January 31

By Susan Milligan

President Joe Biden has a message for new House Speaker Kevin McCarthy the day before a meeting between the two to discuss how to avoid a catastrophic default on the U.S. debt.

There really is no negotiating on raising the debt ceiling. Also, what the GOP is talking about would only make things worse.

A memo the White House released Tuesday morning says Biden will have two questions for McCarthy, a California Republican whose caucus is threatening to refuse to increase the debt ceiling without give-backs on the budget.

First, Biden will seek a commitment from McCarthy that he will ensure the country will pay its already-incurred debt, National Economic Council Director Brian Deese and Office of Management and Budget Director Shalanda Young said in the memo.

Secondly, Biden wants to know when Republicans will release their budget, which would show what programs the new House majority would cut to reduce the deficit and the debt.

“The United States must never default on its financial obligations. Raising the debt ceiling is not a negotiation; it is an obligation of this country and its leaders to avoid economic chaos,” Deese and Young wrote in the memo previewing the Wednesday meeting, the first one-on-one Biden will have with McCarthy since the tumultuous vote for speaker earlier this month.

McCarthy issued a terse response on Twitter.

“Mr. President: I received your staff’s memo. I’m not interested in political games,” the speaker tweeted. “I’m coming to negotiate for the American people.”

The memo reflects the increasingly stark comparisons with Republicans Biden has been making ahead of his State of the Union next Tuesday and his expected announcement that he will seek a second term as president.

While attacking Republicans for threatening to cut such popular programs as Social Security and Medicare, Biden has been touting his record as president, including passage of a bipartisan infrastructure law. The president will be in New York City Tuesday afternoon to promote the $292 million the law is providing for the Hudson Tunnel Project, which is projected to create 77,000 jobs.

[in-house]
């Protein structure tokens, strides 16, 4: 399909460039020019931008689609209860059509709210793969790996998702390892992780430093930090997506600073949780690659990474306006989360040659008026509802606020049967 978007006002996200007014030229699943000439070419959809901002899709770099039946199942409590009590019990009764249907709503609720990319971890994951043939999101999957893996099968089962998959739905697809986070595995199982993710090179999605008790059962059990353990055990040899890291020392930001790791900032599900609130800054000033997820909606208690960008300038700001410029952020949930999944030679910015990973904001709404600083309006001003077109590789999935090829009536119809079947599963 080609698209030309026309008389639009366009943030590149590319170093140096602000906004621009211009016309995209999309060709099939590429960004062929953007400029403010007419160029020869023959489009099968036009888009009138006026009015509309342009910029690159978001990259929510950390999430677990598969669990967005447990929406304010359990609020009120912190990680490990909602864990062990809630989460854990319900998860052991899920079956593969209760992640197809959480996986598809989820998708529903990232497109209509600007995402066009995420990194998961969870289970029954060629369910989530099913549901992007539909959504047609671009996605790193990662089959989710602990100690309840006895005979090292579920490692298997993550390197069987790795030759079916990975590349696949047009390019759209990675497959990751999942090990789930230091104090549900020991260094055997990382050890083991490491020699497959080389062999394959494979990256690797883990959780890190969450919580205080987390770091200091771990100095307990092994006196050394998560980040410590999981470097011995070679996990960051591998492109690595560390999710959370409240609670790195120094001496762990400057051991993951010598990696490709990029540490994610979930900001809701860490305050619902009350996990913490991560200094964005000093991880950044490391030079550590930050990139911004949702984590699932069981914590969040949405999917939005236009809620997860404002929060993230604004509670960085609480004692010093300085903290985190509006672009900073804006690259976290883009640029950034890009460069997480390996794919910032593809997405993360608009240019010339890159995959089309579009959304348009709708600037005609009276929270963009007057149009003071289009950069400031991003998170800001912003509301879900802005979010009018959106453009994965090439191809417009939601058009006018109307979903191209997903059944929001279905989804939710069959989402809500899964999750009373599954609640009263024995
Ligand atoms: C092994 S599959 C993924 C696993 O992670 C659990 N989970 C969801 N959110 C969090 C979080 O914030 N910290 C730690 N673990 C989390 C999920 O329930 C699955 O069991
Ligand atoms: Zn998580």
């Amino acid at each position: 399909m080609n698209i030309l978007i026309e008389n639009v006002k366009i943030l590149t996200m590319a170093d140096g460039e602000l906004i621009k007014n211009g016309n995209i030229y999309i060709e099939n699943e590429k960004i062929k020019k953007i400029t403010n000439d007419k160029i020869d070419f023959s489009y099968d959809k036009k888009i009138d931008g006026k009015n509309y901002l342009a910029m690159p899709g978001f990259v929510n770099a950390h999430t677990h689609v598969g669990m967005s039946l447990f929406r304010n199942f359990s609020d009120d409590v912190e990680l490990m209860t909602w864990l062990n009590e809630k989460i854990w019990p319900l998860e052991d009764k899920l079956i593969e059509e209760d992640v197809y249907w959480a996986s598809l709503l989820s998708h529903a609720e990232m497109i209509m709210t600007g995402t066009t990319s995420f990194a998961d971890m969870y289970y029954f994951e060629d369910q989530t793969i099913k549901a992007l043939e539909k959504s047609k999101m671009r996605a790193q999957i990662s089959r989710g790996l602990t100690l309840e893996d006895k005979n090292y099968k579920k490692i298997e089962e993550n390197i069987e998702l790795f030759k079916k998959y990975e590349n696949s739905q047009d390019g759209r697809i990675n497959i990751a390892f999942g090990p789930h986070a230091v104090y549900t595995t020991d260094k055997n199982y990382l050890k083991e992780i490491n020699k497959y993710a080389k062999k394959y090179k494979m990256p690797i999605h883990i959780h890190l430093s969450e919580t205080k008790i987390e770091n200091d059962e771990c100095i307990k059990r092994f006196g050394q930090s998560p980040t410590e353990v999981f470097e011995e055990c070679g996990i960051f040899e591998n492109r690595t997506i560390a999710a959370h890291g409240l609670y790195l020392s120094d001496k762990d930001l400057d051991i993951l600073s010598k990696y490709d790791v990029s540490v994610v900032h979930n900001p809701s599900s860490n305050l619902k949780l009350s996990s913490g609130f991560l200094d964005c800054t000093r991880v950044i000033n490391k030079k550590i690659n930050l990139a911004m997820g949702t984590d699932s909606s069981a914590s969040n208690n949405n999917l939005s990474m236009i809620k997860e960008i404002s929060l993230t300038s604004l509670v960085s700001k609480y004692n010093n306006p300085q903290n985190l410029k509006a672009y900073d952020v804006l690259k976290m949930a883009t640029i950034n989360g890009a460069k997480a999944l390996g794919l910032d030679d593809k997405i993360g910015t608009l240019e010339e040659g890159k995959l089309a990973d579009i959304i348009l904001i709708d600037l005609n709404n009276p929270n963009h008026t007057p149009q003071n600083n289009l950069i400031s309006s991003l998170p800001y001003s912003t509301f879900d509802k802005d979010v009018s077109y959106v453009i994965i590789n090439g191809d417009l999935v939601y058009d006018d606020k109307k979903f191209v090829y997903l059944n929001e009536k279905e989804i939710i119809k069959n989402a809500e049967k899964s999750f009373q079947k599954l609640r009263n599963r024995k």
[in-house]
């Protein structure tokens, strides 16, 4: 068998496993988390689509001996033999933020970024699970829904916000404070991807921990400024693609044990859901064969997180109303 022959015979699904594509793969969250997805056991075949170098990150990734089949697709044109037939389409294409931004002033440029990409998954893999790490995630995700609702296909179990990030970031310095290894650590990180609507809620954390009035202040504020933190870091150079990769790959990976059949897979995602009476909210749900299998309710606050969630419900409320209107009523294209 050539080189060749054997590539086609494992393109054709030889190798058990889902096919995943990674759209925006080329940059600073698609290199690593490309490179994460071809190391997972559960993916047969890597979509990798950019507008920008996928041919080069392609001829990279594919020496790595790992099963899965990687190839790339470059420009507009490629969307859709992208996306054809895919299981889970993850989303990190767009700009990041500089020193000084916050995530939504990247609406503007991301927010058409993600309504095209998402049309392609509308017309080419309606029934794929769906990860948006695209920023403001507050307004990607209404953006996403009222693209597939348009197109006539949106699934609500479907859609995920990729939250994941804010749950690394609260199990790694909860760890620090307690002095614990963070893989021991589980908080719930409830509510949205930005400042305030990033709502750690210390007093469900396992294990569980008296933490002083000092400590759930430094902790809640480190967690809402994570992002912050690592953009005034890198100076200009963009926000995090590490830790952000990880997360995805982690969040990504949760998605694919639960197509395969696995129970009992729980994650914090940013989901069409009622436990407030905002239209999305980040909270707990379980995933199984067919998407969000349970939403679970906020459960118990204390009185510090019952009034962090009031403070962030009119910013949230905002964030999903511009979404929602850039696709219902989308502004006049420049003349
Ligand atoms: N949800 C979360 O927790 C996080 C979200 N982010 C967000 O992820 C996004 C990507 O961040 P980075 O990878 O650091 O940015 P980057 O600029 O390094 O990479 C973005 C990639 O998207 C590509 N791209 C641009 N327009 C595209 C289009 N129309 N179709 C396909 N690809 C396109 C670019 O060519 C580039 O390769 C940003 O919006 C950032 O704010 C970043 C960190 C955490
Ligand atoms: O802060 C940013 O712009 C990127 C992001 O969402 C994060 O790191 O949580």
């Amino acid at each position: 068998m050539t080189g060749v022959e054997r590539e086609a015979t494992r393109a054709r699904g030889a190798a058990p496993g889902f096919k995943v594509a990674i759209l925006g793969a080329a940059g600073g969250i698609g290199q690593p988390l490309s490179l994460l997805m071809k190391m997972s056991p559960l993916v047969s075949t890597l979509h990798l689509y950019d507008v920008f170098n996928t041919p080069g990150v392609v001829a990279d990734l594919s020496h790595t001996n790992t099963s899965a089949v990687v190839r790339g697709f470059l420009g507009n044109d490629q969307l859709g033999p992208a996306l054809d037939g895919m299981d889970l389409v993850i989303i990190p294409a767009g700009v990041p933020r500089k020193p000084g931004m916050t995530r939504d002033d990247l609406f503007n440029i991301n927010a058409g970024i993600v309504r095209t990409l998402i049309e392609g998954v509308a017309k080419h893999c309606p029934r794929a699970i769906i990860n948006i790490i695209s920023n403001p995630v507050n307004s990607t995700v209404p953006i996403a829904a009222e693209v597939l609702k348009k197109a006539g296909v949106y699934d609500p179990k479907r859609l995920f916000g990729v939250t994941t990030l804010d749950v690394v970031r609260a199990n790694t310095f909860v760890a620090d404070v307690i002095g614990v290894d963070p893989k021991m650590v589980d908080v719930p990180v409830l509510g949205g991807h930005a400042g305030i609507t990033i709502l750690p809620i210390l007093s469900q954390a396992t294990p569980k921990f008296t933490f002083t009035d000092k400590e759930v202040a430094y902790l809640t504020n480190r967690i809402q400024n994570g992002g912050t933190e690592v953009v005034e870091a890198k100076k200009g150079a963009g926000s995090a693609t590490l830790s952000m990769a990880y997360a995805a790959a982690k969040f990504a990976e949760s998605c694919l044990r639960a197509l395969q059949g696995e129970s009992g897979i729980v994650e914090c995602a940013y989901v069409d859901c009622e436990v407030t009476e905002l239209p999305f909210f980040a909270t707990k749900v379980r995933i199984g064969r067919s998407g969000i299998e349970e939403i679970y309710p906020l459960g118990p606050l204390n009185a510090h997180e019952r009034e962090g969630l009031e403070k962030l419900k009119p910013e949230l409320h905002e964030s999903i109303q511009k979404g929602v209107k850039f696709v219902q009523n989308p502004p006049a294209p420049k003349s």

The debt ceiling, once a pro forma vote, has become a vehicle for Republicans to demand cuts in the budget. Their argument is that if the country continues to spend on credit, the deficit and debt will only get worse, weakening the economy.

However, increasing the debt ceiling does not authorize any new spending; it merely ensures that the country has the ability to pay bills it has already run up because of spending Congress has already approved. Failure to raise the debt ceiling before the country actually runs out of money would result in massive job losses, an expensive decline in the country’s credit rating and other severe fiscal damage, economists warn.

The memo noted that Republicans did not object to increases in the debt ceiling when Donald Trump was president, and that “Speaker McCarthy’s unwillingness to-date to taking the threat of default off the table makes him an outlier, including among current and former leaders of his own party.” Senate Republican Leader Mitch McConnell, Kentucky Republican, for example, has said repeatedly that America must never default on its debt.

McCarthy has said publicly that the United States must not default on its debt. But both the speaker and the president must contend with a determined contingent within the Republican caucus that is adamant about getting budget cuts before agreeing to raise the debt ceiling. That same group nearly deprived McCarthy of his speakership, and under new House rules, a single member could force a “no-confidence” vote on McCarthy, imperiling his leadership post yet again.

Biden is scheduled to release his budget March 9. While the GOP has not said when it will offer its budget, legislation the House Republicans have proposed or already approved would actually increase the deficit by hundreds of billions of dollars over the next decade, the memo said. Those items include rescinding funding for the IRS, extending the Trump-era tax cuts and repealing Inflation Reduction Act provisions allowing for Medicare negotiations on certain drug prices and imposing a 15% minimum tax on high-earning corporations.